Economic Credentialing and Physician Performance Measures: They Know Who You Are
David A. Wong, MD, MSc, FRCS(C); Laura L. Forese, MD, MPH

The impact of massive health reform looms large in the United States1. During the health-care debate, orthopaedic surgeons found politicians, health policy analysts, and health economists talking in a somewhat unfamiliar lexicon. Suddenly, data derived from the areas of economic credentialing and physician performance measures are being incorporated into major national health-care policy2 and are influencing policies and procedures down to the individual hospital level3. These determinations have the potential to radically change the practice of orthopaedic surgery for the foreseeable future. Such momentous times in medicine compel us to gain an understanding of the driving issues in health-care reform and the reliability and true utility of data derived from economic credentialing and physician performance measures. These concepts are key to the understanding of how health-care reform is positioned in the overall context of the present economic and political climate in the United States.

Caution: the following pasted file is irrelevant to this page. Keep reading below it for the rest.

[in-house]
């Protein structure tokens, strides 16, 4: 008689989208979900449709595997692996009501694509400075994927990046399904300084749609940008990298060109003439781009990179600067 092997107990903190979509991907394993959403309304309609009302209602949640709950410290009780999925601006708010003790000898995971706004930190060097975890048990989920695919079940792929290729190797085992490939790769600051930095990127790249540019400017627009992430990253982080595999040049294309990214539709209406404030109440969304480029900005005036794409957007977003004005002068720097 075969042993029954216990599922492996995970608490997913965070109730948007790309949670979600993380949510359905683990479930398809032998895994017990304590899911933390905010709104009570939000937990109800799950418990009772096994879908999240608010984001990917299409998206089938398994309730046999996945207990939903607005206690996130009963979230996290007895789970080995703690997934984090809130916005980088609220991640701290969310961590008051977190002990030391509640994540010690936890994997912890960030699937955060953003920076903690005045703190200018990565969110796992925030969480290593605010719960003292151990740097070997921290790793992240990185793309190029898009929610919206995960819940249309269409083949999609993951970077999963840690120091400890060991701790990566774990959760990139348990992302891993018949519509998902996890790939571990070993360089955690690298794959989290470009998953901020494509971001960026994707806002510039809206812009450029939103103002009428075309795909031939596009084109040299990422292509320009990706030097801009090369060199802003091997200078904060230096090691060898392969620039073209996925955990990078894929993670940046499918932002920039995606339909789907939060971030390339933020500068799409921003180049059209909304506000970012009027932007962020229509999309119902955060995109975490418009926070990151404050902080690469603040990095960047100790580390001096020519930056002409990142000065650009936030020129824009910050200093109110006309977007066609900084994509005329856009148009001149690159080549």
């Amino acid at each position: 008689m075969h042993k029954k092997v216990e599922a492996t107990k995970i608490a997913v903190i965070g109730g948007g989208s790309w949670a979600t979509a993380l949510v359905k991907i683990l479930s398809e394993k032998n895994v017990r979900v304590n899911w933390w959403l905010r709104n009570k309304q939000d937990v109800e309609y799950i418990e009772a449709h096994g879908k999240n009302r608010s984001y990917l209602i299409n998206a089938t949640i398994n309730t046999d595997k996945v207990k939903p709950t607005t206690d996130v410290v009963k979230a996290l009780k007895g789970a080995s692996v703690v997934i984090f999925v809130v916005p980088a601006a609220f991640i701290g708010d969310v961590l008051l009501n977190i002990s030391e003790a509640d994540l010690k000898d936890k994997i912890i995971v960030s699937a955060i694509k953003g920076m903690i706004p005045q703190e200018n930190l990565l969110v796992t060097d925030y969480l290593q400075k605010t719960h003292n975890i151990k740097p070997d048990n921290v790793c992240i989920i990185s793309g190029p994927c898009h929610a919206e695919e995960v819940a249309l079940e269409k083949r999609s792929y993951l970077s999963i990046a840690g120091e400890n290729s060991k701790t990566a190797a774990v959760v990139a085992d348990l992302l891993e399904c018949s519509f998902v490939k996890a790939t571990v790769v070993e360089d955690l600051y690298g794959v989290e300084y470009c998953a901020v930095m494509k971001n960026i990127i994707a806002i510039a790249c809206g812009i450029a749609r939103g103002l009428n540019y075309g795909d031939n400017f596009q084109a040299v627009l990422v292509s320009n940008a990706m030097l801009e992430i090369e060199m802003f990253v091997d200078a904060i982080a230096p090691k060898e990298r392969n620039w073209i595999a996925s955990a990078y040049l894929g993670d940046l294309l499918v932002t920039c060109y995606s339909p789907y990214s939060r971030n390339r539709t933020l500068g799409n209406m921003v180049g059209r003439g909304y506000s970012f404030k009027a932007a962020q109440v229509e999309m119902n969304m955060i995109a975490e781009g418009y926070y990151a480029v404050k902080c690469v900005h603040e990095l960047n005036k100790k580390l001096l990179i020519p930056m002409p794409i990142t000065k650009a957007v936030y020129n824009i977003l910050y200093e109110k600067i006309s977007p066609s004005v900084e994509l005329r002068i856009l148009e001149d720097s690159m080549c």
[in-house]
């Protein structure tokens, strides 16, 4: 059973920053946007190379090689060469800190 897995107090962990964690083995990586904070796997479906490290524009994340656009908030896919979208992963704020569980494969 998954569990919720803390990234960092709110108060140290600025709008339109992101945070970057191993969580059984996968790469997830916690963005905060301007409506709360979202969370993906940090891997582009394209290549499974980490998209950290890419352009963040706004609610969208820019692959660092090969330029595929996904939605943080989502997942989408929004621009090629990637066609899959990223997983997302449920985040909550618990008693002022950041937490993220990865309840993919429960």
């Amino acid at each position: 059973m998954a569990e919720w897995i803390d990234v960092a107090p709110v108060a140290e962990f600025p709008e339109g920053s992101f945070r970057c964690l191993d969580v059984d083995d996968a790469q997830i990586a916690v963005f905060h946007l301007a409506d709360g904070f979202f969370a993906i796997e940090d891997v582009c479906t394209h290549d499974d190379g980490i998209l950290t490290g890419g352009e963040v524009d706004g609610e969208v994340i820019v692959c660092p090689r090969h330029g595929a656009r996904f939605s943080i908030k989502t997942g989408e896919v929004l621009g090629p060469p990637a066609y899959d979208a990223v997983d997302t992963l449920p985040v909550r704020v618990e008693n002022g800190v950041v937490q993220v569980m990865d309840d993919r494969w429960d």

The Centers for Medicare and Medicaid Services (CMS), Office of the Actuary, reported that the percentage of gross domestic product spent by the United States on health care essentially doubled over the thirty years from 1975 to 2005 (from 8.1% to 16%)4. It is estimated that by 2015, that percentage will continue to increase to 19.2%4. Even before the present proposals for health-care reform became public, the Honorable David Walker, Comptroller of the United States and Director of the General Accounting Office, had written that, in terms of medical economics, the “current fiscal policy is unsustainable.”5 Walker estimated that, at the present rate of growth, the combined expenditure for the Medicare and Social Security programs would comprise 101% of predicted federal tax revenues by the year 2070. Substantial analysis and policy change would be required to sustain these programs. Walker summarized that “saving our future requires …

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